Q&A: An Independent Hospital CEO Talks About the Future
HealthLeaders: Do you feel you have the right pieces to thrive in a value-based environment? If not, what's missing?
Harrington: At that time [two years ago], we were looking at a lower census and asking ourselves what's causing this and how low will it go. We think that got answered last year. This year, our numbers are up substantially. ER volumes continue to be strong. We're still growing at 13%–17% in the ER. But a big question is why aren't these guys hooking up with a primary care physician instead of using the ED?
One of the reasons we believe we're getting busier is that a lot of the physicians tell their patients if they get sick, to go to the ED. What they should be telling [patients] is that they will deal with their issue. It's a convenience issue because it's a lot easier for them to just tell [patients] to go to the ED. And what's surprising about it is we have our own urgent care, too.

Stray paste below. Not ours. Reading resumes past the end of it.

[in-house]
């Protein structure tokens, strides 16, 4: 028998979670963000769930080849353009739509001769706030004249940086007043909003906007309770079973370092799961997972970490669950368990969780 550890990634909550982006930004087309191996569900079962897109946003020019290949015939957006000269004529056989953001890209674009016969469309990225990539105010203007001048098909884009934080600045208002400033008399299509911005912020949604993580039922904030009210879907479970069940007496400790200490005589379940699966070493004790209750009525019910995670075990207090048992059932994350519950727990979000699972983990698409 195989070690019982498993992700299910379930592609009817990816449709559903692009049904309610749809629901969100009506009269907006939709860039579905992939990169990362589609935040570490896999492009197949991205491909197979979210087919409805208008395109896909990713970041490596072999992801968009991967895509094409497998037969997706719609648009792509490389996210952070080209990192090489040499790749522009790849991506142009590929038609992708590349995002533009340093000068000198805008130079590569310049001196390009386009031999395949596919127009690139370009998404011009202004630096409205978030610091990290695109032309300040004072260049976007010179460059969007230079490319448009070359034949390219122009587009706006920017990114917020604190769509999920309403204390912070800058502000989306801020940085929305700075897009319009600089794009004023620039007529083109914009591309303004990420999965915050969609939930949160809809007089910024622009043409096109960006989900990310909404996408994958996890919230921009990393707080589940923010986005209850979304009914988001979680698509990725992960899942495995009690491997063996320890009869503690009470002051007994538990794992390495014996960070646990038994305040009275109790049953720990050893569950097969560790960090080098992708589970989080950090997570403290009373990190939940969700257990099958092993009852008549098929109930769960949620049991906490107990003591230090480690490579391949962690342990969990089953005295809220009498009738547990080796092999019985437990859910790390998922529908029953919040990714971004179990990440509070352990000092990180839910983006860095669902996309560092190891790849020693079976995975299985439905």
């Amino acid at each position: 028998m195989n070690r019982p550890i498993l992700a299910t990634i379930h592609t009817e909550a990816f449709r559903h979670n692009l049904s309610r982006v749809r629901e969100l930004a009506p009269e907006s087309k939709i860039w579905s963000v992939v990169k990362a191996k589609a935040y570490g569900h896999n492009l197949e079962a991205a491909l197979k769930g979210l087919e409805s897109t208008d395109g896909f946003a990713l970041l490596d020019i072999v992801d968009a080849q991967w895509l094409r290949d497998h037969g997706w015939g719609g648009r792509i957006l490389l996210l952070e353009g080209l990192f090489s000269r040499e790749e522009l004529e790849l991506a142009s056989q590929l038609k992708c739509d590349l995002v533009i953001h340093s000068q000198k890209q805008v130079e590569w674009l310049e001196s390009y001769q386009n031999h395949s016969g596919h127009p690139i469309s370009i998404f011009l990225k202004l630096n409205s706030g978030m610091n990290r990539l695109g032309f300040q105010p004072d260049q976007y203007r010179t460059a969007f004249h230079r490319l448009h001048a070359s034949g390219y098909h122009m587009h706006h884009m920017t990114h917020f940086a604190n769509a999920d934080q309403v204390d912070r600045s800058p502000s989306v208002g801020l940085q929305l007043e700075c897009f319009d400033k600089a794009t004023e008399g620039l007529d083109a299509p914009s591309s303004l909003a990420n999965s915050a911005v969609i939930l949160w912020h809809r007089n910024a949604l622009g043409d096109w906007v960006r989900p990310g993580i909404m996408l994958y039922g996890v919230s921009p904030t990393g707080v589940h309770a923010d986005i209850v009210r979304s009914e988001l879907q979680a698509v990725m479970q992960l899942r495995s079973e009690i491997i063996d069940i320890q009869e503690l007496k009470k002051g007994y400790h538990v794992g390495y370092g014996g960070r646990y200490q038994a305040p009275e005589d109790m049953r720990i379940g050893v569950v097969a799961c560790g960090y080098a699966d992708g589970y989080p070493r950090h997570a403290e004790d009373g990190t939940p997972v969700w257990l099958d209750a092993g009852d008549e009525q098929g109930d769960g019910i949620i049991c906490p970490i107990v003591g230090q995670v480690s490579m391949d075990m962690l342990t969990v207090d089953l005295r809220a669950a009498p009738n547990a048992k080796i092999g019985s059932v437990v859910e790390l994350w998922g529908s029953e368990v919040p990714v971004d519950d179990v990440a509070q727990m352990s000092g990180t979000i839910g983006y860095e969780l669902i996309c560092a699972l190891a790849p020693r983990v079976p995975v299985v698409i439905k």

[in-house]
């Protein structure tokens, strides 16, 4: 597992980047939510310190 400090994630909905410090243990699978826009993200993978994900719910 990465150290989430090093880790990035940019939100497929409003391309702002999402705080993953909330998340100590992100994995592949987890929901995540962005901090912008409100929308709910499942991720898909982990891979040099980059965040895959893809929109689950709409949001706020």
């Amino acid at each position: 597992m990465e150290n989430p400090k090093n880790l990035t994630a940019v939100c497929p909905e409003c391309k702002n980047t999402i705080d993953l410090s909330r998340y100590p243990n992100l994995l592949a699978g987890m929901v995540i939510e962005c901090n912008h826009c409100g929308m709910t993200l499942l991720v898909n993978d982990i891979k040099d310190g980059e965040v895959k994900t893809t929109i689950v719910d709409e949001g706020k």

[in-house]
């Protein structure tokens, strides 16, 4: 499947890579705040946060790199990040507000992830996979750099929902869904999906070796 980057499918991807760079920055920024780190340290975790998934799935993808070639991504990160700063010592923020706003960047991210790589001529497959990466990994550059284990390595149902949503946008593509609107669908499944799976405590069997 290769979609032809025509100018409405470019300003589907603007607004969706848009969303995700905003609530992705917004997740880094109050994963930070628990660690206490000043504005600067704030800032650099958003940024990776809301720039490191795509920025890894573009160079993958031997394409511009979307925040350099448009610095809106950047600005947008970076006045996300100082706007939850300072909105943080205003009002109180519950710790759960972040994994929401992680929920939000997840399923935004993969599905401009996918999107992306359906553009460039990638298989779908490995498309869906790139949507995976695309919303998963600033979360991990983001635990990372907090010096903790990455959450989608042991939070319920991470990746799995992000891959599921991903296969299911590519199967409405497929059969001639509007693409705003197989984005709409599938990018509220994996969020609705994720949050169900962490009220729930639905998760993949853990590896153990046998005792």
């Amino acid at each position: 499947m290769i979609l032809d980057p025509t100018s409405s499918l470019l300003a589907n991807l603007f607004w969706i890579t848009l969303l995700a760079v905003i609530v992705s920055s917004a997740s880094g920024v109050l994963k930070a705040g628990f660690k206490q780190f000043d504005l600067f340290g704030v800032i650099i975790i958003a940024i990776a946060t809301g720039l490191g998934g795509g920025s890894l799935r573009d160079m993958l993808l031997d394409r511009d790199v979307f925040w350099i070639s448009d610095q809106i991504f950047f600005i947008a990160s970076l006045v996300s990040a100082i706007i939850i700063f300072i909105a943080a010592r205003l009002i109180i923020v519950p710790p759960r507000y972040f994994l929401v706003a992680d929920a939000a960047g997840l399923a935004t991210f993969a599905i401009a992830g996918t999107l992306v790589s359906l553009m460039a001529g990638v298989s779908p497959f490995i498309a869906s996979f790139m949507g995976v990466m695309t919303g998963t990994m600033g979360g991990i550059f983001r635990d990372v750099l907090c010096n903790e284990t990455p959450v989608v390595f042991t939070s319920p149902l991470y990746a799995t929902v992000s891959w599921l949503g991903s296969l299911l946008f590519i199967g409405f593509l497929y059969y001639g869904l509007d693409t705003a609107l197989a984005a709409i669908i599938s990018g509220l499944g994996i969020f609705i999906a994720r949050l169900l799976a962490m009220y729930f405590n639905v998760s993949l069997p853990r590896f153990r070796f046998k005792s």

Those numbers are climbing as well. We've brought on more midlevels in the last three years than in the past 10 years prior, and we have a significant number of mature physicians who are now 70 or so and still working. That's good for us. We're competing with the Kaisers, and it's very difficult if you don't have shift work available for your physicians. The medical foundation model is what we're forming. We're trying to move all our docs into that which will create the foundation in 6–9 months.
We think that's important for integration. So to answer your question, I do think we have the pieces but I don't have a real high confidence level. I'm always thinking: do I have enough backup strategies in place? It's more of a feeling than knowing for sure, and it's not unique to us. Is what's happening evolutionary or revolutionary? We think evolutionary. We'll have a number of people in the exchange by '14, but in our county, 20% of the population is uninsured, and another percentage consists of illegals who still won't be covered, so we'll continue our free clinic. We're going to need more primary care physicians but we're competing with heavy hitters.
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